I was following a truck yesterday that had a decal on the rear window, similar to what I've seen before: the #3 with a halo hovering above the number. I'm not a fan of NASCAR, but just about anyone can piece together the meaning of the symbol: Dale Earnhardt Sr. is in heaven.
Several questions came to mind, the first being: why would anyone want to put a sticker like that on their truck? Is the driver making a theological claim? Probably not. Is he a devoted fan of Mr. Earnhardt? Probably so. But, the man is dead. Why continue to conjure up the memory of the racecar driver? Is it because he can no longer watch his favorite driver on Sundays? Since Mr. Earnhardt died tragically due to a rather harmless looking crash during a race (everyone says they've seen much worse), is the truck driver having a hard time finding closure? Is he still grieving over the death of a celebrity he probably didn't know and perhaps never met? Even so, why assume Mr. Earnhardt is in heaven (if that's what the halo suggests)? Wasn't the notorious NASCAR driver known to be "hell on wheels"? Wouldn't it be truer to Earnhardt's memory to have the number of his racecar attended by a pitchfork and flames? Some might say, "How horrible. Why would you even suggest such a thing. The man's dead after all."
Then it dawned on me. The driver of this particular truck with the #3 and halo decal on the window is making a theological claim. For some reason, he believes Dale Earnhardt Sr. is in heaven because he was a great NASCAR driver.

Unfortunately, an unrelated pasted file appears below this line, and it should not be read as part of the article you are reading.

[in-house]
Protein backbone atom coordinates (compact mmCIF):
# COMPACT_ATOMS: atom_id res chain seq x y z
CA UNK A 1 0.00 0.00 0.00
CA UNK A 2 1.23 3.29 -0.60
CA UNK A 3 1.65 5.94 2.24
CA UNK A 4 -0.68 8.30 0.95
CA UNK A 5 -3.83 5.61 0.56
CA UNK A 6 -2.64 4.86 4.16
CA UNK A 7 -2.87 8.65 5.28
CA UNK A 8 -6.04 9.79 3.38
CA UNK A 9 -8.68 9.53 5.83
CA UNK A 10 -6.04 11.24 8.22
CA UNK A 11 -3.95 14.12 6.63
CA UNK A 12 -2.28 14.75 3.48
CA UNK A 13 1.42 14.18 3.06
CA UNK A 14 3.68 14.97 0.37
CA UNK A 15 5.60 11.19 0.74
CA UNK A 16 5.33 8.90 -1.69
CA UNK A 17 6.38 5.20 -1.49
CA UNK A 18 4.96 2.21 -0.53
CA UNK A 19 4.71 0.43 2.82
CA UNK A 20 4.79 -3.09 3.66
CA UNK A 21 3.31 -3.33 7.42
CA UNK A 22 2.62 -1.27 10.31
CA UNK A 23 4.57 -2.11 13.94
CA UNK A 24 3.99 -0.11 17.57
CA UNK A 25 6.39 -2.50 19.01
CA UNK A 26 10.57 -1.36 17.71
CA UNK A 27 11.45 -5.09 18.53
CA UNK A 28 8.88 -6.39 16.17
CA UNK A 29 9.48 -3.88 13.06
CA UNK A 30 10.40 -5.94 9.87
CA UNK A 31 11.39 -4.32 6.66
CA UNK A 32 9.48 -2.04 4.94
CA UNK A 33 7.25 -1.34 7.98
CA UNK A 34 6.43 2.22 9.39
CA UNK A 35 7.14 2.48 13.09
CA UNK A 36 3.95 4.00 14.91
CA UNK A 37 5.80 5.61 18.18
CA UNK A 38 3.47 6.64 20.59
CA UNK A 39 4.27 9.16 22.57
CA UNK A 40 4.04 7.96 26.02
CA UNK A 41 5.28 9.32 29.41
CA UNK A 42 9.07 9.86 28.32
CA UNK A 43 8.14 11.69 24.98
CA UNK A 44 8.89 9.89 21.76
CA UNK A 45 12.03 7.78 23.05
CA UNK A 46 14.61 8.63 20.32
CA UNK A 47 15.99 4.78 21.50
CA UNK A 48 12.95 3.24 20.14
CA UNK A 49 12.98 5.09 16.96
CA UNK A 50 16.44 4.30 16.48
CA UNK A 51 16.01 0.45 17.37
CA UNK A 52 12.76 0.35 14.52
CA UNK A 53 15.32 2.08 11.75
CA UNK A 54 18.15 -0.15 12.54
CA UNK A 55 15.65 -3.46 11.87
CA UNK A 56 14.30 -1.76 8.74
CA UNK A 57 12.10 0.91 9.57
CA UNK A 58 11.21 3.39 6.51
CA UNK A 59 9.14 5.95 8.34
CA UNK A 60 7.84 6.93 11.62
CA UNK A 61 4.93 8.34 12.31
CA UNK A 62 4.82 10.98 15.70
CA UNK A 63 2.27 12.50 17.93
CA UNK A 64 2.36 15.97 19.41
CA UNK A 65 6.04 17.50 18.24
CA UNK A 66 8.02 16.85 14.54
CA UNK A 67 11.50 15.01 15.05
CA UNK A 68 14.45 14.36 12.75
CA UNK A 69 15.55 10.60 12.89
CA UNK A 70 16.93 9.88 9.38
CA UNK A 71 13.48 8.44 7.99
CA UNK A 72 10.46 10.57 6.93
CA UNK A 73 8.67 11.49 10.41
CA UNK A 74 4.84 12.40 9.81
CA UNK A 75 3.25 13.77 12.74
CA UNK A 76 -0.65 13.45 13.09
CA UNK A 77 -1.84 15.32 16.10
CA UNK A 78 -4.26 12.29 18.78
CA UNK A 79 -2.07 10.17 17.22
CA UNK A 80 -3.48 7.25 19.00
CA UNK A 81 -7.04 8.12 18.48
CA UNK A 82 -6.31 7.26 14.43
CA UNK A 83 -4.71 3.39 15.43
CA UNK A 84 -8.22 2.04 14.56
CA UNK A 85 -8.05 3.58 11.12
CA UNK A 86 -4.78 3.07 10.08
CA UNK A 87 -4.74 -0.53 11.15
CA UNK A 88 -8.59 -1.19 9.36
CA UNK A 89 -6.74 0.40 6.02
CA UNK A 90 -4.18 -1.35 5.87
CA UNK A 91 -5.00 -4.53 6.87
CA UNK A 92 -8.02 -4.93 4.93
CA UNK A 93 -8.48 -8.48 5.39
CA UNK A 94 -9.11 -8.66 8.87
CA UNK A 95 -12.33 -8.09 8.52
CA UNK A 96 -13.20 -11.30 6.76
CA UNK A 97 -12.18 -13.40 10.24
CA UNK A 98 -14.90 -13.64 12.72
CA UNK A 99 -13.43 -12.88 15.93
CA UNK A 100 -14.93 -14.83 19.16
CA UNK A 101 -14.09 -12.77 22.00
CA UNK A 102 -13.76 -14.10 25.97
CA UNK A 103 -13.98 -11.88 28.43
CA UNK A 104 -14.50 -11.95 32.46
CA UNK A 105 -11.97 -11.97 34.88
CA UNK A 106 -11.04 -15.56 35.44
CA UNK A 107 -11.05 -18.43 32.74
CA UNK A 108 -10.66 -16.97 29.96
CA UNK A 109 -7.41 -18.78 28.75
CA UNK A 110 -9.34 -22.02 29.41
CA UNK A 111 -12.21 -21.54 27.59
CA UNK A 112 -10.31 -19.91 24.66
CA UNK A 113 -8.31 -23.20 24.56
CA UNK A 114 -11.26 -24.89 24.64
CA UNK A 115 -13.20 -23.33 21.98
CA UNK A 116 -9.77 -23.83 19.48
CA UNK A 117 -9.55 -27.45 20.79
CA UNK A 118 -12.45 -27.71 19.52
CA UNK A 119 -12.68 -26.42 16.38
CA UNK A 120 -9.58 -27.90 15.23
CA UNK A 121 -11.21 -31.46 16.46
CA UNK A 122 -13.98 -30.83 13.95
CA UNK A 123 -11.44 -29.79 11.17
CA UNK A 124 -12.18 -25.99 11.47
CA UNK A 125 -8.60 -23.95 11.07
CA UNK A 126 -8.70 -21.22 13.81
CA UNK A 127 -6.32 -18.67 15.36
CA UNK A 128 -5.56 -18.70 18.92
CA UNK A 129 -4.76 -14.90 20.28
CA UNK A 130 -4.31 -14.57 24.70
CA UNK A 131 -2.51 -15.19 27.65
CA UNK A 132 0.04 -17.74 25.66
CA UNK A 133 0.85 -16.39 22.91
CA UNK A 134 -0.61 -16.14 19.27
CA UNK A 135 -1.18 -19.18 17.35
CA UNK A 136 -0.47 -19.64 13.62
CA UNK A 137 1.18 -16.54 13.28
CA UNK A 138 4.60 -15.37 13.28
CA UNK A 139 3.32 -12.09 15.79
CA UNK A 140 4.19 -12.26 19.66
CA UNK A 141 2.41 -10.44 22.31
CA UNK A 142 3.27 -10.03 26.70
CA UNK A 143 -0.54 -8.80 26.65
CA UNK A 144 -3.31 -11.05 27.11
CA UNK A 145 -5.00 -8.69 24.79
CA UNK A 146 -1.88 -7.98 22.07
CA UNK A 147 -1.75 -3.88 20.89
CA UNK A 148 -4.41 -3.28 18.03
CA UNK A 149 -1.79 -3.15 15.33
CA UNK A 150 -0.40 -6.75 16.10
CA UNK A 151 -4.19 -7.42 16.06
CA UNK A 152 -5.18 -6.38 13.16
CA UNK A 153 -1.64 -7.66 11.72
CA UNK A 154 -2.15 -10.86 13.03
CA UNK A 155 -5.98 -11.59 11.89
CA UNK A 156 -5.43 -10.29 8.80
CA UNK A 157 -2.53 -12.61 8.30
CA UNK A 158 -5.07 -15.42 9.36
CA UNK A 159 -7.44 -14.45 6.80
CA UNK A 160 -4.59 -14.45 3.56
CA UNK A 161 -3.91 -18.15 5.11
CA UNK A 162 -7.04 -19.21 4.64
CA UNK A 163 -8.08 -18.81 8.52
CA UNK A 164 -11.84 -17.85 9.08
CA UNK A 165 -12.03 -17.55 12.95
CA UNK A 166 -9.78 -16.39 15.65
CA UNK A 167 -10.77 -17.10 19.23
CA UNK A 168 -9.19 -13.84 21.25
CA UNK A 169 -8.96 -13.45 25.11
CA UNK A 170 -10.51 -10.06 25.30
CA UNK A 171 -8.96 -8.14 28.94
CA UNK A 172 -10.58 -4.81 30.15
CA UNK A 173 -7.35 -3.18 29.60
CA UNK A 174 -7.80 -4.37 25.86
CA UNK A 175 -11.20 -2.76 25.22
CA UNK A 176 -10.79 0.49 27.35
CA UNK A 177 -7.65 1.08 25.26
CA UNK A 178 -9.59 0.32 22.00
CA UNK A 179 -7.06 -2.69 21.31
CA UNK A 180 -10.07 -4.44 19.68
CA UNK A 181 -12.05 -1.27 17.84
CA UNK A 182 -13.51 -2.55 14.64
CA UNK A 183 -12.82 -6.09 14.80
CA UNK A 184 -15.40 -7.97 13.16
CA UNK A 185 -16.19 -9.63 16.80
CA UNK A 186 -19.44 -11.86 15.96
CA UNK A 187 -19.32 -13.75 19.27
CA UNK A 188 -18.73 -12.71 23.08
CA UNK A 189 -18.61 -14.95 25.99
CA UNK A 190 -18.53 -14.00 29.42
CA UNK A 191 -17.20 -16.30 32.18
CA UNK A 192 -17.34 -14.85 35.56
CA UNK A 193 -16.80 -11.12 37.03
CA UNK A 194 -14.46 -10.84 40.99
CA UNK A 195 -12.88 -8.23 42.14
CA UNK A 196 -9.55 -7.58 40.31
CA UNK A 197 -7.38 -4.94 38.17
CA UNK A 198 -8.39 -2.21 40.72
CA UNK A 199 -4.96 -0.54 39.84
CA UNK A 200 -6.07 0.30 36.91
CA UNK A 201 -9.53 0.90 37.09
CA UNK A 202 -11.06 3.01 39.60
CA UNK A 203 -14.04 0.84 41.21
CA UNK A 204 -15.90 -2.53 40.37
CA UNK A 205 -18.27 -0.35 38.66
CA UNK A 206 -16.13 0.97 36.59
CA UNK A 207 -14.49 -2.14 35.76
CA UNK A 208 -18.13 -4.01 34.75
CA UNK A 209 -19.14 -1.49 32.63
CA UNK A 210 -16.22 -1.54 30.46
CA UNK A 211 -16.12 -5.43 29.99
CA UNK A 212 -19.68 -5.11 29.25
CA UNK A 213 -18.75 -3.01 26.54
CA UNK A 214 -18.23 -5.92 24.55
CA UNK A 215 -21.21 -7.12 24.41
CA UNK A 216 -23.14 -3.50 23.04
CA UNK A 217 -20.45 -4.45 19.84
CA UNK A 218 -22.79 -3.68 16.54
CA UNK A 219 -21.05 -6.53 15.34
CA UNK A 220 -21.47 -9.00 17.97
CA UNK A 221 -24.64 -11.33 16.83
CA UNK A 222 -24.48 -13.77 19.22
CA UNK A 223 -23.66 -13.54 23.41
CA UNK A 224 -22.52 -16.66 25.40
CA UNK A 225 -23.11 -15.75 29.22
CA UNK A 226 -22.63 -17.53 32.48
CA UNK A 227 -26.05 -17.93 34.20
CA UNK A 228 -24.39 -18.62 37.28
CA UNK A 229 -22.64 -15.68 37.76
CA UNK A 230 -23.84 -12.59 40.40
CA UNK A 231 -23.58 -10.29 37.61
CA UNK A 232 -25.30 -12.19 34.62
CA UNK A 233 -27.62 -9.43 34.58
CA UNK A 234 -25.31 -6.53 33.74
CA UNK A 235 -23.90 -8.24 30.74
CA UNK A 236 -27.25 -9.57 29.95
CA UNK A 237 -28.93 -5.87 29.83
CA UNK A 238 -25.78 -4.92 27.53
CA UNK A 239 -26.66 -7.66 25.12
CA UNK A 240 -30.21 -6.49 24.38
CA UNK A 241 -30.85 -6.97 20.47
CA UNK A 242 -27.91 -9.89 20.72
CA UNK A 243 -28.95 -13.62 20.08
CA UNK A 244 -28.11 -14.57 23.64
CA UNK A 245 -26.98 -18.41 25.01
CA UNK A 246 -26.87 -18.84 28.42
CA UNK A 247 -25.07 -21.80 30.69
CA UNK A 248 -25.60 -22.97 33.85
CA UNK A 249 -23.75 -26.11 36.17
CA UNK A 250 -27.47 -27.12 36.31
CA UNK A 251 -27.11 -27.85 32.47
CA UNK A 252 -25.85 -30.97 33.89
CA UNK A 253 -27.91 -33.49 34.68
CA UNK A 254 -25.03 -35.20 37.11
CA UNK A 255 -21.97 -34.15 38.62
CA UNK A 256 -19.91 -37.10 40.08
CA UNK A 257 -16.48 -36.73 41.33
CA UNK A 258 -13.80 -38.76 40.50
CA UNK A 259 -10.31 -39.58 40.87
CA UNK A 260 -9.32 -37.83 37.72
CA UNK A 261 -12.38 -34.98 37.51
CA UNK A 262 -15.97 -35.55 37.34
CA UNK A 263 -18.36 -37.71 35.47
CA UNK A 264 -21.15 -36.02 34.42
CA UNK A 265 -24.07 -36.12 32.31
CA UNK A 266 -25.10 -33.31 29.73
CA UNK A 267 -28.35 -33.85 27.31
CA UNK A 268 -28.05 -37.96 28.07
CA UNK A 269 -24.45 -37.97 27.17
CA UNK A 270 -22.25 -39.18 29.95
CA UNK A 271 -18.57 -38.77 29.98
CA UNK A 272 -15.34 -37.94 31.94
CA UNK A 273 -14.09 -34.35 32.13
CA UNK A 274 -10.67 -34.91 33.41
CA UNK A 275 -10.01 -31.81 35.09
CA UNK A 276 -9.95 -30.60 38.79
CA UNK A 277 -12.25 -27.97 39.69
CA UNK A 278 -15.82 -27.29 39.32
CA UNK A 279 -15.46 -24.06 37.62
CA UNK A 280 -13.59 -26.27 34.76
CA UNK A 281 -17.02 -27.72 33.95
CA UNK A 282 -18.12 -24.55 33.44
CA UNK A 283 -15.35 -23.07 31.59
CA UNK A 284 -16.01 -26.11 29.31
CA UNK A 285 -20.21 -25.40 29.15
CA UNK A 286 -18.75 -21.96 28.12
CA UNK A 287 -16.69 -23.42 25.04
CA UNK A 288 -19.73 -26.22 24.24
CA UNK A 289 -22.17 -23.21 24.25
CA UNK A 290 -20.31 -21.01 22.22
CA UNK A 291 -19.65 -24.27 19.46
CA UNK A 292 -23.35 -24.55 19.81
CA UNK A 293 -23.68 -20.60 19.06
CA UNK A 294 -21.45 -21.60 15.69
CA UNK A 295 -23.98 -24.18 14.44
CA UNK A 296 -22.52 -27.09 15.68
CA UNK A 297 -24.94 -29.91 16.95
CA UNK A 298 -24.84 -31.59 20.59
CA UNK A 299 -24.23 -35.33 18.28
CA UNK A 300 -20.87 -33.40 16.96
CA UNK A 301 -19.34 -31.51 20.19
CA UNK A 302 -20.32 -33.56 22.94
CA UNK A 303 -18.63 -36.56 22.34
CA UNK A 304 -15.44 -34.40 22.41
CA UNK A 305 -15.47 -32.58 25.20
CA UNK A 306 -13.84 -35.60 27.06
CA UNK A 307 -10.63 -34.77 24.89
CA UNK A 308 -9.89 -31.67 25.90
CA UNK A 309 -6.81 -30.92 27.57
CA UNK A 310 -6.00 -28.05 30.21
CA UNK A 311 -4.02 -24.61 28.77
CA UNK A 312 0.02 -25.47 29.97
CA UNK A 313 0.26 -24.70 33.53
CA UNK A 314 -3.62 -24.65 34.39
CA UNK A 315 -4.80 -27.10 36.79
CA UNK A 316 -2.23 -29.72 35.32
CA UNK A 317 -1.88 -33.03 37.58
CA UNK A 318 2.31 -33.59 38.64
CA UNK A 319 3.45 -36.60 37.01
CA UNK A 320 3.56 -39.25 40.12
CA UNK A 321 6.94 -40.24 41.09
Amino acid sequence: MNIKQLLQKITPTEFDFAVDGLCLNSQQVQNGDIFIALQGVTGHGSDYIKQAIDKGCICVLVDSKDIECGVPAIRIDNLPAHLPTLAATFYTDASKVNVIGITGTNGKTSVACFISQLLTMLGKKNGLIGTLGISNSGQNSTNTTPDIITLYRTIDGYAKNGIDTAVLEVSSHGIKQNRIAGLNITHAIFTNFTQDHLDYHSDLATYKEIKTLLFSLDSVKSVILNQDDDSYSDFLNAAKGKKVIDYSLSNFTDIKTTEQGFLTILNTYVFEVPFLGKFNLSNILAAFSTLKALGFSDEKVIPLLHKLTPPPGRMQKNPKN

But, there are two problems with the decal.
First, the truck driver is pretending like he knew the dead man. (Why do we do that? Why do we act like we know intimately the people we see on television or in the movies? We call them by their first name. We talk about them as if they were just as important to us as any other friend or family member--even though we've never met them. Think about it. Just because we see their faces on an electronic screen--perhaps every day--we pretend as if we know them. As if they would recognize us in public. As if they care about what we think, or how we live, or what we drive, or what we'd put on the back windows of our trucks. At best this is a peculiarly common behavior. At worst this is delusional. Who do we think we're fooling?)
Second, the decal is pretentious on so many levels. Was Mr. Earnhardt an angel? Even though he's a dead man, does he currently live in a place called "heaven"? (And many would dare to ask, is there even such a place?) If heaven does exist, how does one get there? Who decides? How will any of us know before we die if it exists much less who makes it there? Something so serious--we're talking about death here--seems trivial when compared to the banality of a number and a halo.
At that very moment, with all of these questions buzzing through my head, I wondered what music the truck driver was playing. Staring at the decal, the truck, the driver, I imagined Greg Allman's song blasting through the speakers, "I'm no angel."
I love that song, even though I'm not a fan of Dale Earnhardt Sr.